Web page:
38. Vialard, J., A. T. Weaver, D. L. T. Anderson, and P. Delecluse, 2003: Three-and four-dimensional variational assimilation with a general circulation model of the tropical Pacific Ocean. Part II: Physical validation. Mon. Wea. Rev., 131, 1379–1395.CrossRefGoogle Scholar
  39. Vossepoel, F., and D. W. Behringer, 2000: Impact of sea level assimilation on salinity variability in the western equatorial Pacific. J. Phys. Oceanogr., 30, 1706–1721.CrossRefGoogle Scholar
  40. Vossepoel, F. C., R. W. Reynolds, and L. Miller, 1999: Use of sea level observations to estimate salinity variability in the tropical Pacific. J. Atmos. Oceanic Technol., 16, 1401–1415.CrossRefGoogle Scholar
  41. Weaver, A. T., J. Vialard, and D. L. T. Anderson, 2003: Three-and four-dimensional variational assimilation with a general circulation model of the tropical Pacific Ocean. Part I: Formulation, internal diagnostics, and consistency checks. Mon. Wea. Rev., 131, 1360–1378.CrossRefGoogle Scholar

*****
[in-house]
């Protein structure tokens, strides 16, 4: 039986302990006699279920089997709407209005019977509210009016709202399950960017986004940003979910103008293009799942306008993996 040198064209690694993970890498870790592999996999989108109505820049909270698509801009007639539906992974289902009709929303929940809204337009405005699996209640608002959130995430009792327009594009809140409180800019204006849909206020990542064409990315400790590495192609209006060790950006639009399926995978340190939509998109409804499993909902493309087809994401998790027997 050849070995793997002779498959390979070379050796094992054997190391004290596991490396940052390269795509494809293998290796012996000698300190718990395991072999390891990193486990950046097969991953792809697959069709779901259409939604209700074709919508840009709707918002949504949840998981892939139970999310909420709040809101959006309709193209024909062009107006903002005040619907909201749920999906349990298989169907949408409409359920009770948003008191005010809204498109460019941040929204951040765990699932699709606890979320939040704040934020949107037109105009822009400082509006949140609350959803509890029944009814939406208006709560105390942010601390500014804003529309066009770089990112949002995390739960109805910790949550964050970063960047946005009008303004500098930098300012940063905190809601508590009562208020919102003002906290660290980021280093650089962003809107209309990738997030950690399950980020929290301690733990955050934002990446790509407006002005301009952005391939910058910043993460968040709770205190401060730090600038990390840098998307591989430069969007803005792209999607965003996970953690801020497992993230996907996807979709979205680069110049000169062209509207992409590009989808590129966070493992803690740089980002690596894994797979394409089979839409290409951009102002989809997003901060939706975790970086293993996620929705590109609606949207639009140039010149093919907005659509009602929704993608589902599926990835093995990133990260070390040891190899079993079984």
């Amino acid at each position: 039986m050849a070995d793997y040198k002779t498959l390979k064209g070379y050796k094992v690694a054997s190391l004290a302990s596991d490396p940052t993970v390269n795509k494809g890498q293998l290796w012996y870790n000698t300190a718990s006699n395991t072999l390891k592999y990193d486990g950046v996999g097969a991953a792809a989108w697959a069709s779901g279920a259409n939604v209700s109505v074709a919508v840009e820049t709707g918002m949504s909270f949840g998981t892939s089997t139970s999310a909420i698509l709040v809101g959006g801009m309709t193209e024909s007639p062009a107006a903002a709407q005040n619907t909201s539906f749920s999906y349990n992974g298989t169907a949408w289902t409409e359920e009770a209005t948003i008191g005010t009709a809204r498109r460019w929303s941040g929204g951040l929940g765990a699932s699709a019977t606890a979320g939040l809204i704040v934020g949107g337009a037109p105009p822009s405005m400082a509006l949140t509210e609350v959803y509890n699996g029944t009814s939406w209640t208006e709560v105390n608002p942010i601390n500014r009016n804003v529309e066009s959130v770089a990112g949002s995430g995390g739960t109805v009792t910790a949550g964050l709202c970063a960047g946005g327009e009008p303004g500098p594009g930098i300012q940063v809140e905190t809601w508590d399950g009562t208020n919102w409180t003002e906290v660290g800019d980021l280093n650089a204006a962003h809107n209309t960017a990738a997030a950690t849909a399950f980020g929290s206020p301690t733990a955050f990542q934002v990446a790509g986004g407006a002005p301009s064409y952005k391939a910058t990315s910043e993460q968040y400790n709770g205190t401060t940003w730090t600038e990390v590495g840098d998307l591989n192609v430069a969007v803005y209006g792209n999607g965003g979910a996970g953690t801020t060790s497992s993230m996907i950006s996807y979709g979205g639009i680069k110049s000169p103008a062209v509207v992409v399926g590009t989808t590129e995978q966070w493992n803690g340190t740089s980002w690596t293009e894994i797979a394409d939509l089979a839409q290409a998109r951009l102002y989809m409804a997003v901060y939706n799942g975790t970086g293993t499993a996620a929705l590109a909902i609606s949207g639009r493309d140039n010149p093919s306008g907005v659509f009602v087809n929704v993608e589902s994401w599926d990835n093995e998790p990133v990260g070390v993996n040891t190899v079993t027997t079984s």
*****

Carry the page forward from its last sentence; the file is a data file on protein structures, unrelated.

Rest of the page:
42. Yan, Changxiang, J. Zhu, R. Li, and G. Zhou, 2004: Roles of vertical correlations of background error and T-S relations in estimation of temperature and salinity profiles from sea surface dynamic height. J. Geophys. Res., 109, C08010, doi:10.1029/2003JC002224.Google Scholar
  43. Zhang, R., and M. Endoh, 1992: A free surface general circulation model for the tropical Pacific Ocean. J. Geophys. Res., 97(C7), 11237–11255.CrossRefGoogle Scholar
  44. Zhou Guangqing, and Li Xu, 2000: An oceanic data assimilation system based on a global OGCM, Corpus for Pre-processing System for Data Input of Climate Models. Documents for National Key Project-Studies on Short-Term Climate Prediction System in China (1996–2000), Sub-project 2–6 (96-908-02-06), 1, 34–43.Google Scholar